From 2004 to 2014, the Whippet Health Foundation has supported echocardiographic screening of healthy dogs submitted for examination at the National Specialty (this work was also supported by an American Kennel grant in 2007). Through 2012, the investigators of the Whippet Cardiac Health Project have had the opportunity to auscult and perform echocardiographic examinations on greater than 450 dogs, with 105 dogs examined more than once. To date, 45 (43%) of the 105 dogs that were examined more than once underwent auscultation and echocardiography twice, 37 dogs (35%) were examined three times, 17 dogs (16%) were examined 4 times and 5 dogs (5%) were examined 5 times with one dog examined 6 times. Initial examinations were frequently performed on young breeding animals to provide pre-breeding screening in these individuals. Re-examinations and new examinations on older animals provide the valuable opportunity to observe the natural progression of MV disease in affected animals.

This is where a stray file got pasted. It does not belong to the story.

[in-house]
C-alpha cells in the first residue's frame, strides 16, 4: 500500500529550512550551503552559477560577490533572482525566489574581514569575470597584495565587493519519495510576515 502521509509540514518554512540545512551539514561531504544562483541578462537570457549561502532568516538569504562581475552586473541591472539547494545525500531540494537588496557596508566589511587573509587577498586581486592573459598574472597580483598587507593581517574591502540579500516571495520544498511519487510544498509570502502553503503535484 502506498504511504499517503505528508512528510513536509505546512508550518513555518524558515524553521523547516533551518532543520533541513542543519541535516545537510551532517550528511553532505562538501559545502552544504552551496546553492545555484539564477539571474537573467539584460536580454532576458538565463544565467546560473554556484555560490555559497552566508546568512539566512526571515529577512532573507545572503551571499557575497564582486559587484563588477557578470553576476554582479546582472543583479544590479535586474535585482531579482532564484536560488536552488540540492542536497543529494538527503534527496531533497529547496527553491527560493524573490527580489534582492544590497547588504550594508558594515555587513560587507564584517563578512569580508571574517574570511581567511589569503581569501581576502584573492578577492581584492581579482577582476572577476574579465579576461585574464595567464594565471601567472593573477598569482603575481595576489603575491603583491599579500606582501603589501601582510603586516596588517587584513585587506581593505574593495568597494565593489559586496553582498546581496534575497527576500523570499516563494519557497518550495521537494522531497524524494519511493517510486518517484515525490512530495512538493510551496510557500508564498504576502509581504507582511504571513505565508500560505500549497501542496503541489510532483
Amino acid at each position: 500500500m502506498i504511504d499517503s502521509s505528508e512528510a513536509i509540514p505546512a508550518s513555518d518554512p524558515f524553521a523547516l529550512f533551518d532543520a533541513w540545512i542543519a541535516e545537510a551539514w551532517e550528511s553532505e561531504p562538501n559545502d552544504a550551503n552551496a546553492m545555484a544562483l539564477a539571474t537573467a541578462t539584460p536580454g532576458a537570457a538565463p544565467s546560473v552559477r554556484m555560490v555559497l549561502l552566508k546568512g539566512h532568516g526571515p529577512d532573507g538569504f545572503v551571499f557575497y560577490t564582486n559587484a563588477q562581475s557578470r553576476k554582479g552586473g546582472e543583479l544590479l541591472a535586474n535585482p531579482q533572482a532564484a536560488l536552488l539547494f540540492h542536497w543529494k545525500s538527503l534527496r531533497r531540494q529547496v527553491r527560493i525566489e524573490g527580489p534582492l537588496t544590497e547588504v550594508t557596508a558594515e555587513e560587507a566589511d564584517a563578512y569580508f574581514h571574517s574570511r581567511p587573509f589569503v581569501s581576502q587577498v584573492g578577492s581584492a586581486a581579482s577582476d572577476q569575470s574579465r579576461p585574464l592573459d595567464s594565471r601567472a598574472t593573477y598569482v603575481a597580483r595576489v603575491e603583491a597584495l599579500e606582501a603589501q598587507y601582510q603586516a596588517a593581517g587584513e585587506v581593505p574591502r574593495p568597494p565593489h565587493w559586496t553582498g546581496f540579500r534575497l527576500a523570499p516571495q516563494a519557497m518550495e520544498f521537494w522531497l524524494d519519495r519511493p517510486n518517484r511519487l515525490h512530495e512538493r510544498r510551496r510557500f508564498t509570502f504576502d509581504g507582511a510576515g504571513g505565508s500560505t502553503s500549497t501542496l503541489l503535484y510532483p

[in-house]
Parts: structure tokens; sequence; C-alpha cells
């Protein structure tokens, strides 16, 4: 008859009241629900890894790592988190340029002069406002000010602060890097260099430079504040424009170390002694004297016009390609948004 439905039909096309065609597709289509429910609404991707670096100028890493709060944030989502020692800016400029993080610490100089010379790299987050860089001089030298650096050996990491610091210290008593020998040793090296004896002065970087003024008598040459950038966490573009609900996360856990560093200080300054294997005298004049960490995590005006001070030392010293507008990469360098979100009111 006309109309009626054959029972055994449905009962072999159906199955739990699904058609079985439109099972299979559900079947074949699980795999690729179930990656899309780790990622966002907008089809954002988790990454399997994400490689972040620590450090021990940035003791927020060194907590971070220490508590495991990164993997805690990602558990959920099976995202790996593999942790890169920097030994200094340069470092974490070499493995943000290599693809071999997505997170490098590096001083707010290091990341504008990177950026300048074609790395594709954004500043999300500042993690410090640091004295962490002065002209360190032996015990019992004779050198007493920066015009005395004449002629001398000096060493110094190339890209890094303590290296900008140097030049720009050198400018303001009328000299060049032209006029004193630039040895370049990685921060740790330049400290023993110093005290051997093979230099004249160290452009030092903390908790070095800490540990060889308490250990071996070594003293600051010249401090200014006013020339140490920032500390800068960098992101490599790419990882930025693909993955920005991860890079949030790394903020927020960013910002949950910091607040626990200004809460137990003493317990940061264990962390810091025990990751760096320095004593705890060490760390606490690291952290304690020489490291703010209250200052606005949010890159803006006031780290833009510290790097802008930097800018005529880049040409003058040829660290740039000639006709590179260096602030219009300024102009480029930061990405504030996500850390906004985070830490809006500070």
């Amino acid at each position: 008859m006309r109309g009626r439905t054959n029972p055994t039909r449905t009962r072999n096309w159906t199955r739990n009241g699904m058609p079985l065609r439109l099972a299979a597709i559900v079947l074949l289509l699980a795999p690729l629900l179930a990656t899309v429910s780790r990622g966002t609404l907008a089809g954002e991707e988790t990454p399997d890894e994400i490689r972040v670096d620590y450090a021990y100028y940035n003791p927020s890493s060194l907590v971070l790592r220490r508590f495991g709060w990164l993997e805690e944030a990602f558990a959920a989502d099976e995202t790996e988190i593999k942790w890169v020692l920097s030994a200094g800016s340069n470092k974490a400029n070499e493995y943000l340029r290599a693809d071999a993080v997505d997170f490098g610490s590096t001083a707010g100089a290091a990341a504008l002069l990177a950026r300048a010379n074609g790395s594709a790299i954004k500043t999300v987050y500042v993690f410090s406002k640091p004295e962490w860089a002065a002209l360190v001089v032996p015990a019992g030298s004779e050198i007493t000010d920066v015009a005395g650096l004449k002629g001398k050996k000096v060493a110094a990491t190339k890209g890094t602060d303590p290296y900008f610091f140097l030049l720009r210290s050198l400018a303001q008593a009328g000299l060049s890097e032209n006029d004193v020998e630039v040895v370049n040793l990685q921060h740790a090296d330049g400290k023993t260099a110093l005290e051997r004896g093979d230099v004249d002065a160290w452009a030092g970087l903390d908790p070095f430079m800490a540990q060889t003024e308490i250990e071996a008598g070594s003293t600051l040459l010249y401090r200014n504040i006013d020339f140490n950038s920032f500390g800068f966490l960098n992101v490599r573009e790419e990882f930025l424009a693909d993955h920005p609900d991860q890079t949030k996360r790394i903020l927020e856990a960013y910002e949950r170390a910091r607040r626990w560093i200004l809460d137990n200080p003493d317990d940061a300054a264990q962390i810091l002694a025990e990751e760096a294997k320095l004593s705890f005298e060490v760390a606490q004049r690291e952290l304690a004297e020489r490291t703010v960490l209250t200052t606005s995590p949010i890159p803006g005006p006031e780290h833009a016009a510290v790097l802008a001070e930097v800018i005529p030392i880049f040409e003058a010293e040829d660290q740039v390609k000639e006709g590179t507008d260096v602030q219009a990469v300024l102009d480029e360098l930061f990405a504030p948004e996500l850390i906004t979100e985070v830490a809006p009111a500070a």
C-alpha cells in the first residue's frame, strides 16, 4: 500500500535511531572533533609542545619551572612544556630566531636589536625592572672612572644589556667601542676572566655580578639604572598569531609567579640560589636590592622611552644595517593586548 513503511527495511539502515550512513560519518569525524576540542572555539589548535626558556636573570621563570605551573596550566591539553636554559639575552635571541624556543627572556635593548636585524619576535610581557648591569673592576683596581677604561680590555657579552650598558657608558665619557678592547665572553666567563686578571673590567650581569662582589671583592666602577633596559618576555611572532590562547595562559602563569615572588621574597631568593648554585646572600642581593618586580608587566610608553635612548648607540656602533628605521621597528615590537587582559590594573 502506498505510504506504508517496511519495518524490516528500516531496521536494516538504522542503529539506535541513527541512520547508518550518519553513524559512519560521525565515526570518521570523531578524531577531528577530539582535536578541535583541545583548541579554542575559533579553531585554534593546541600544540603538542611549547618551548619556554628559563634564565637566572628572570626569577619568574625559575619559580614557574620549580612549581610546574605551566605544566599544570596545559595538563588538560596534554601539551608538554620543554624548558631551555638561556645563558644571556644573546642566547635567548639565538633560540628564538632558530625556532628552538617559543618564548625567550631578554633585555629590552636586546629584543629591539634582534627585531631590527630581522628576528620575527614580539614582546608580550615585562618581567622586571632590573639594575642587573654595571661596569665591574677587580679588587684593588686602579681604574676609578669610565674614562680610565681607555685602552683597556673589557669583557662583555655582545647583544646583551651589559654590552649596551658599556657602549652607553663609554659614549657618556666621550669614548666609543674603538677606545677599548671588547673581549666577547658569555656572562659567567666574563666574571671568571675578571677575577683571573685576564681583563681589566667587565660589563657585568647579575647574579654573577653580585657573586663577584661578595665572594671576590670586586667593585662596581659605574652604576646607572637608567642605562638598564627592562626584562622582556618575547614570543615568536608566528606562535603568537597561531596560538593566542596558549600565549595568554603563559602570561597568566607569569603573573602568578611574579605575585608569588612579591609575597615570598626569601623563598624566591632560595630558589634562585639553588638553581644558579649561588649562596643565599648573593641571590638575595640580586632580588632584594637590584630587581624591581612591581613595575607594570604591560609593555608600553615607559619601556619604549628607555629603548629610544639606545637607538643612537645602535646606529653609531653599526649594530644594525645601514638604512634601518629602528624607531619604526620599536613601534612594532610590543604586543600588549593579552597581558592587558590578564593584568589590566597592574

Partial data on 226 dogs was evaluated in 2008, encompassing the first half of the study to date. Data on healthy dogs was collected to establish “expected” echocardiographic values for American whippets, and the echocardiographic findings were used to identify the prevalence and probable cause of detected heart murmurs in these dogs. Heart murmurs were extremely common in outwardly healthy whippets and were present in 91% of the 226 dogs with studies evaluated. Fewer dogs with mitral insufficiency were detected by auscultation than were ultimately identified by echocardiography, either because the MR jet was small or because a concurrent functional murmur obscured the MR murmur. Dogs “missed” by auscultation because of small insufficiency jets and dogs with structural abnormalities of the valve leaflet without MR at a young age are of great interest because the ultimate significance of the mitral valve changes and some forms of mild MR is unknown. The serial examinations available in some dogs will provide additional information as to whether minor changes noted at young age will be progressive and perhaps predictive of outcome, or represent variants of normal MV anatomy. Young dogs with mild changes in their mitral valves are also important to the longitudinal study to investigate the rate of progression, if any, that these dogs show. Lastly, although several dogs examined in the course of this series had findings consistent with pre-clinical (or “occult”) DCM, this echocardiographic diagnosis was uncommon in this population.